This post was imported from my old blog and had 2 comments which are included as a screenshot at the end of this post.
This blog post started as a simple one, but grew to be quite large and time consuming. I am splitting it, because I really want to publish the first findings already. Stay tuned for more!
I am sure that you heard that Windows 8 was released last week in an early although quite stable stage called “consumer preview”. Windows 8 is an interesting mix of touch-based and mouse/keyboard based system. Some aspects are a bit annoying (see my post about the “split personalities” in Win8 to see what I mean!) but others are really interesting from a user experience point of view. In this post, I want to list various gestures I discovered in Windows 8, and ask for your feedback if you have more.
This post was imported from my old blog and had 56 comments which are included as a screenshot at the end of this post.
Last week, Microsoft held their long awaited Build Windows (or simply “Build”) conference in Anaheim CA. About 5000 people packed the convention center to discover the latest version of the Windows operation system: Windows 8.
This is a very major iteration (much more than the Windows Vista –> Windows 7 transition) (and also, it is an early preview so it is quite unfinished As such, we will definitely need a bit more time to play with it before we can express a truly informed opinion. Of course that didn’t stop tech journalists and dumbasses all over the world to (again) express complex thoughts such as “Microsoft is abandoning Flash/Silverlight in Windows 8″ or to ride again the “Silverlight is dead” roller coaster.
I published the sample code from my presentations about Windows Phone 7 at TechDays Switzerland. I also published the Powerpoint slides on Slideshare (Windows Phone 7 Overview / Windows Phone 7 Deep Dive).
One of the talks is available as a video on Channel 9. I expect the other one to be made available soon, stay tuned for an update.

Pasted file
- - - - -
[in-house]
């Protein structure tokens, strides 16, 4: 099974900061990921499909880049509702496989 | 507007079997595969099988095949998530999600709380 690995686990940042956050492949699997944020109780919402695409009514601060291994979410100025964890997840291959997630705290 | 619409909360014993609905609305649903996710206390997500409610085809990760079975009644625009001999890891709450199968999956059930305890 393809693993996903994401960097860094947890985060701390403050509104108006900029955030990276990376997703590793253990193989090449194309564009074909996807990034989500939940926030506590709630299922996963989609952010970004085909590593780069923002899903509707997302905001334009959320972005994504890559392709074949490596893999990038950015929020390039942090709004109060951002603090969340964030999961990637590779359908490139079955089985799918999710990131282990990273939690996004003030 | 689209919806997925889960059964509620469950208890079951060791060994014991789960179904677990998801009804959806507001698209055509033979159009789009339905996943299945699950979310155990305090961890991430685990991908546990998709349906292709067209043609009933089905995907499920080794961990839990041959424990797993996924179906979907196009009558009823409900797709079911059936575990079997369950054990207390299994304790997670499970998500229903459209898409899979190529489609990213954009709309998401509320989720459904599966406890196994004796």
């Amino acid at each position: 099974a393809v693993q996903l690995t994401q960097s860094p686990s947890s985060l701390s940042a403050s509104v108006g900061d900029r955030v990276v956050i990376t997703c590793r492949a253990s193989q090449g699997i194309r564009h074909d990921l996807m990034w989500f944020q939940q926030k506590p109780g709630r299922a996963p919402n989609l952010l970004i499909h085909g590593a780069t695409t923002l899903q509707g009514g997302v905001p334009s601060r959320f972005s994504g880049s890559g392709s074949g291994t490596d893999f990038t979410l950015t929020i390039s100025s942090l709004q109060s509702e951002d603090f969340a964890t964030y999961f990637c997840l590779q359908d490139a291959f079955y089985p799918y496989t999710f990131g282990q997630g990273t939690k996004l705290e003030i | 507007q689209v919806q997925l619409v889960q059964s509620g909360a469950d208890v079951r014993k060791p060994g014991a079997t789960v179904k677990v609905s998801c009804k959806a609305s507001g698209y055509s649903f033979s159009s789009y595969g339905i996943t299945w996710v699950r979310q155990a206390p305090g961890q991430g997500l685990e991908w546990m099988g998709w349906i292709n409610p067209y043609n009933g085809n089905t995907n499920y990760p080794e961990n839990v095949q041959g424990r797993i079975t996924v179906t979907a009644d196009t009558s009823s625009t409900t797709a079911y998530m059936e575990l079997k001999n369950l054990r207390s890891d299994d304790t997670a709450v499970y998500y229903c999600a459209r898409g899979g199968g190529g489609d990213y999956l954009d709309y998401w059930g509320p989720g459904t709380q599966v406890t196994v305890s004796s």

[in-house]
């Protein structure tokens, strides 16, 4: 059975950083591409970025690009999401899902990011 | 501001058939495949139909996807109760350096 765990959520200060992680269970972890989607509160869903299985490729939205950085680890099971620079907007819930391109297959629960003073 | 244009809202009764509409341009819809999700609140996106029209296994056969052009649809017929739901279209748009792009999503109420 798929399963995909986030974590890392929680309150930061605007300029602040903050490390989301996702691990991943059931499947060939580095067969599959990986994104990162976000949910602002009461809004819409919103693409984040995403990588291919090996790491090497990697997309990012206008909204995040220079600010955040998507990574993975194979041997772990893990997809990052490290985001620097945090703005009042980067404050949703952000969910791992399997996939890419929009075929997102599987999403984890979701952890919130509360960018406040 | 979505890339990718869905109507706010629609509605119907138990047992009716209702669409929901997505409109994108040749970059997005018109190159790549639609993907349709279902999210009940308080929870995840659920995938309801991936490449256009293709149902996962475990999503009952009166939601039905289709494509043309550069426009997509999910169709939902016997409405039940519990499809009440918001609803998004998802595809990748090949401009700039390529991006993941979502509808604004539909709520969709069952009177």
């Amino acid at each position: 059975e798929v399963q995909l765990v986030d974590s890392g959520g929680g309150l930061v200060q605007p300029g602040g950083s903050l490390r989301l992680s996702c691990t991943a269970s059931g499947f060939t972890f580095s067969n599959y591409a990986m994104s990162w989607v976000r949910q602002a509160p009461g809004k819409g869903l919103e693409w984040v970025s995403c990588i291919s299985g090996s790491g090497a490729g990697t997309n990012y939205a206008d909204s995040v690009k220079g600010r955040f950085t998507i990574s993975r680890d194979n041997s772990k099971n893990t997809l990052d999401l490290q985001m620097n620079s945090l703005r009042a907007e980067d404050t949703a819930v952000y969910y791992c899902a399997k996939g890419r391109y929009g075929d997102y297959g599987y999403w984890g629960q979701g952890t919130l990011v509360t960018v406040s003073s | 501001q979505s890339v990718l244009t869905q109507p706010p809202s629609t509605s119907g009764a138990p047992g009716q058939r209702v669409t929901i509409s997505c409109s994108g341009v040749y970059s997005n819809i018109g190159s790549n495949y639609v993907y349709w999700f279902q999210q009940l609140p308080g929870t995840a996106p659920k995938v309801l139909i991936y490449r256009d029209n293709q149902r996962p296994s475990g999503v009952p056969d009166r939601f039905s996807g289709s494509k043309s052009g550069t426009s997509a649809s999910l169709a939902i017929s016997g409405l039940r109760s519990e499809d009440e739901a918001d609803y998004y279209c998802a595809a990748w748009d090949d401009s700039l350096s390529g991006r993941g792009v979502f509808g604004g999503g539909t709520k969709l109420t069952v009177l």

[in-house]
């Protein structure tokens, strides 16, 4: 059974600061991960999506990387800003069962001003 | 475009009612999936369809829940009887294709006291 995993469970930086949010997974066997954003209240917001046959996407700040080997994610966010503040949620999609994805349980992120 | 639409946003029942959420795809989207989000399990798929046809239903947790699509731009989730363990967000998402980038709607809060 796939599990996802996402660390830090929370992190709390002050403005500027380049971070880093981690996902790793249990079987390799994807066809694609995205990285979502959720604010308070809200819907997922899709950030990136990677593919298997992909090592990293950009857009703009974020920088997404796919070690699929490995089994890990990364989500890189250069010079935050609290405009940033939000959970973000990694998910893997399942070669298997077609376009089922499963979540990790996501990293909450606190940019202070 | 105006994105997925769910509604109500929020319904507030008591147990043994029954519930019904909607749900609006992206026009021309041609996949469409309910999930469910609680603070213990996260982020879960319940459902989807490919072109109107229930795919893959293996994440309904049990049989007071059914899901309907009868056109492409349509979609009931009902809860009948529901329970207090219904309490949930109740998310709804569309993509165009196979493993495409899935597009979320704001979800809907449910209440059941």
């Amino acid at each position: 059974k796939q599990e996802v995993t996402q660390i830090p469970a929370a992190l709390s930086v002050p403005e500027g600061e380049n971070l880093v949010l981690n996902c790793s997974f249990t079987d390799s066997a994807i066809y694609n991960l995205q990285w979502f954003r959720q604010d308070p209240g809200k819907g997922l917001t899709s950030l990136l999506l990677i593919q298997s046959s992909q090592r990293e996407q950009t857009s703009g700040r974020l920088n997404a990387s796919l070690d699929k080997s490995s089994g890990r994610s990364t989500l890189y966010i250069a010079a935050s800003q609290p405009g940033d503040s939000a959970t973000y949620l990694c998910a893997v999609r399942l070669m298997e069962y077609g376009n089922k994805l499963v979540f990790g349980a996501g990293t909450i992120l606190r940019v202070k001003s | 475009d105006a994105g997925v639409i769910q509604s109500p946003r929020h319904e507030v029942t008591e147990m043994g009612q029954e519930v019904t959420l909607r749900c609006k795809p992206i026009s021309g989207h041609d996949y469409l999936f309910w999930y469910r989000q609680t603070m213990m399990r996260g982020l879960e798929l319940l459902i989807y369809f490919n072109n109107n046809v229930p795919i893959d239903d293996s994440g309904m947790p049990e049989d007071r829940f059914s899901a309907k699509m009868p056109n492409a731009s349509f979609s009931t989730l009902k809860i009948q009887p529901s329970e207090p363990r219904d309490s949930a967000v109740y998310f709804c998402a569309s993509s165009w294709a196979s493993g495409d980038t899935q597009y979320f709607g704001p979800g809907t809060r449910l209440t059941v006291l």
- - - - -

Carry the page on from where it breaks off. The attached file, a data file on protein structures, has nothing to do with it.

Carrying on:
When you design for Windows Phone 7 (or for any touch device, for that matter, and most especially small screens), you need to be very careful to give enough surface to your users’ fingers. It is easy to miss a touch on such small screens, and that can be horrifyingly frustrating. This is especially true when people are on the move, and trying to hit the control while walking and holding their device in one hand, or when the device is mounted in a car and vibrating with the engine.
This post was imported from my old blog and had 3 comments which are included as a screenshot at the end of this post.
Yesterday, I published the source code of the MultiTouch Behavior for Windows Phone 7 on Codeplex (http://multitouch.codeplex.com). Meanwhile, Davide Zordan (the founder of this project) started to modify the Silverlight 4 version of the behavior to make it API compatible. Eventually, the goal is to share all the API signature, and as much code as possible. We would like to extend this to the WPF version as well, in order to have a consistent landscape of multitouch on all 3 platforms.
This post was imported from my old blog and had 6 comments which are included as a screenshot at the end of this post.
I just published two videos on Vimeo (see the embedded videos at the end of this post)
- One is a short video showing the highlights of the MultiTouch Behavior I have been working on. It shows what gestures are available, and how easy it is to add it to a Windows Phone 7 application.
- The other is a detailed 15’ video that explains exactly how the behavior can be used.